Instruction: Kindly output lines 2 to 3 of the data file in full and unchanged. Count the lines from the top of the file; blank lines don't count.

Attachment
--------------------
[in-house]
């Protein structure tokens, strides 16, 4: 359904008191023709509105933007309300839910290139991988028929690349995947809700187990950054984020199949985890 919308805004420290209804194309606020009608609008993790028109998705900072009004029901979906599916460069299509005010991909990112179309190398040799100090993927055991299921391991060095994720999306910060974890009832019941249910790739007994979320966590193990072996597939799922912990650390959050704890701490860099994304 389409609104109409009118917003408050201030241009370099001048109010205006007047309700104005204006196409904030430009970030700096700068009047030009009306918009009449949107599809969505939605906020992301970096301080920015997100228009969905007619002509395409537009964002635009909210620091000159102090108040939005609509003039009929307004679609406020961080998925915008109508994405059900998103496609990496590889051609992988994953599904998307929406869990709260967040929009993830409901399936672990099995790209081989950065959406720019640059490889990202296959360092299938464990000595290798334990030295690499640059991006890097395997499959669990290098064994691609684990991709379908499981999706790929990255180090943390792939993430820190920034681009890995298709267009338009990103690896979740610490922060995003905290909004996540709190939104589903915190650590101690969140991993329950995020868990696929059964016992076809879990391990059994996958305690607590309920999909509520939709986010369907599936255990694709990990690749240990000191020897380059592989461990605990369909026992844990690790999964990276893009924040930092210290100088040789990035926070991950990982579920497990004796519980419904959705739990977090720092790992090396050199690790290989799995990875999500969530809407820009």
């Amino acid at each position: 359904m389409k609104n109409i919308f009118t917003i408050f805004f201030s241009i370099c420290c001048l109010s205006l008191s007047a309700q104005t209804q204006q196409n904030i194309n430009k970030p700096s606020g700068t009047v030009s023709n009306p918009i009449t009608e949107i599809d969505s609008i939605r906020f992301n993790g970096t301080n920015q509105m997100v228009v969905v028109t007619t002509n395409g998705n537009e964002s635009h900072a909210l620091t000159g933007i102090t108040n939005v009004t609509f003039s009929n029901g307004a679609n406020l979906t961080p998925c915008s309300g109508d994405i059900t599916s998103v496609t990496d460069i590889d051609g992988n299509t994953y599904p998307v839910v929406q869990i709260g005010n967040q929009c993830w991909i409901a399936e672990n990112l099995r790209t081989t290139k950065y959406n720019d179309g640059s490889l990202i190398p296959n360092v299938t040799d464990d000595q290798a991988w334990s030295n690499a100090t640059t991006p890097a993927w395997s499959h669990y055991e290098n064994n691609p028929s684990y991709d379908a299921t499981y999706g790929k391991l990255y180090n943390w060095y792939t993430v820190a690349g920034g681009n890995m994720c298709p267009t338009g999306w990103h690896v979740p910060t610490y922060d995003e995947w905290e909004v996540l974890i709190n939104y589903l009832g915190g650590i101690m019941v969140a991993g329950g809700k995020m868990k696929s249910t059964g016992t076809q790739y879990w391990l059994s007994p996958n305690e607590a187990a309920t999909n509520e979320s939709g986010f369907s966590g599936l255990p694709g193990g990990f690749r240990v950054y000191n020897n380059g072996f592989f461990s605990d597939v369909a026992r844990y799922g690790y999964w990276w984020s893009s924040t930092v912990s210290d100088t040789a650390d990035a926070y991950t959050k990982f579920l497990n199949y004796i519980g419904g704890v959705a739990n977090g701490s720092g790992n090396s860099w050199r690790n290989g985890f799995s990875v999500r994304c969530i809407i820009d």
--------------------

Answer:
């Protein structure tokens, strides 16, 4: 359904008191023709509105933007309300839910290139991988028929690349995947809700187990950054984020199949985890 919308805004420290209804194309606020009608609008993790028109998705900072009004029901979906599916460069299509005010991909990112179309190398040799100090993927055991299921391991060095994720999306910060974890009832019941249910790739007994979320966590193990072996597939799922912990650390959050704890701490860099994304 389409609104109409009118917003408050201030241009370099001048109010205006007047309700104005204006196409904030430009970030700096700068009047030009009306918009009449949107599809969505939605906020992301970096301080920015997100228009969905007619002509395409537009964002635009909210620091000159102090108040939005609509003039009929307004679609406020961080998925915008109508994405059900998103496609990496590889051609992988994953599904998307929406869990709260967040929009993830409901399936672990099995790209081989950065959406720019640059490889990202296959360092299938464990000595290798334990030295690499640059991006890097395997499959669990290098064994691609684990991709379908499981999706790929990255180090943390792939993430820190920034681009890995298709267009338009990103690896979740610490922060995003905290909004996540709190939104589903915190650590101690969140991993329950995020868990696929059964016992076809879990391990059994996958305690607590309920999909509520939709986010369907599936255990694709990990690749240990000191020897380059592989461990605990369909026992844990690790999964990276893009924040930092210290100088040789990035926070991950990982579920497990004796519980419904959705739990977090720092790992090396050199690790290989799995990875999500969530809407820009």
């Amino acid at each position: 359904m389409k609104n109409i919308f009118t917003i408050f805004f201030s241009i370099c420290c001048l109010s205006l008191s007047a309700q104005t209804q204006q196409n904030i194309n430009k970030p700096s606020g700068t009047v030009s023709n009306p918009i009449t009608e949107i599809d969505s609008i939605r906020f992301n993790g970096t301080n920015q509105m997100v228009v969905v028109t007619t002509n395409g998705n537009e964002s635009h900072a909210l620091t000159g933007i102090t108040n939005v009004t609509f003039s009929n029901g307004a679609n406020l979906t961080p998925c915008s309300g109508d994405i059900t599916s998103v496609t990496d460069i590889d051609g992988n299509t994953y599904p998307v839910v929406q869990i709260g005010n967040q929009c993830w991909i409901a399936e672990n990112l099995r790209t081989t290139k950065y959406n720019d179309g640059s490889l990202i190398p296959n360092v299938t040799d464990d000595q290798a991988w334990s030295n690499a100090t640059t991006p890097a993927w395997s499959h669990y055991e290098n064994n691609p028929s684990y991709d379908a299921t499981y999706g790929k391991l990255y180090n943390w060095y792939t993430v820190a690349g920034g681009n890995m994720c298709p267009t338009g999306w990103h690896v979740p910060t610490y922060d995003e995947w905290e909004v996540l974890i709190n939104y589903l009832g915190g650590i101690m019941v969140a991993g329950g809700k995020m868990k696929s249910t059964g016992t076809q790739y879990w391990l059994s007994p996958n305690e607590a187990a309920t999909n509520e979320s939709g986010f369907s966590g599936l255990p694709g193990g990990f690749r240990v950054y000191n020897n380059g072996f592989f461990s605990d597939v369909a026992r844990y799922g690790y999964w990276w984020s893009s924040t930092v912990s210290d100088t040789a650390d990035a926070y991950t959050k990982f579920l497990n199949y004796i519980g419904g704890v959705a739990n977090g701490s720092g790992n090396s860099w050199r690790n290989g985890f799995s990875v999500r994304c969530i809407i820009d």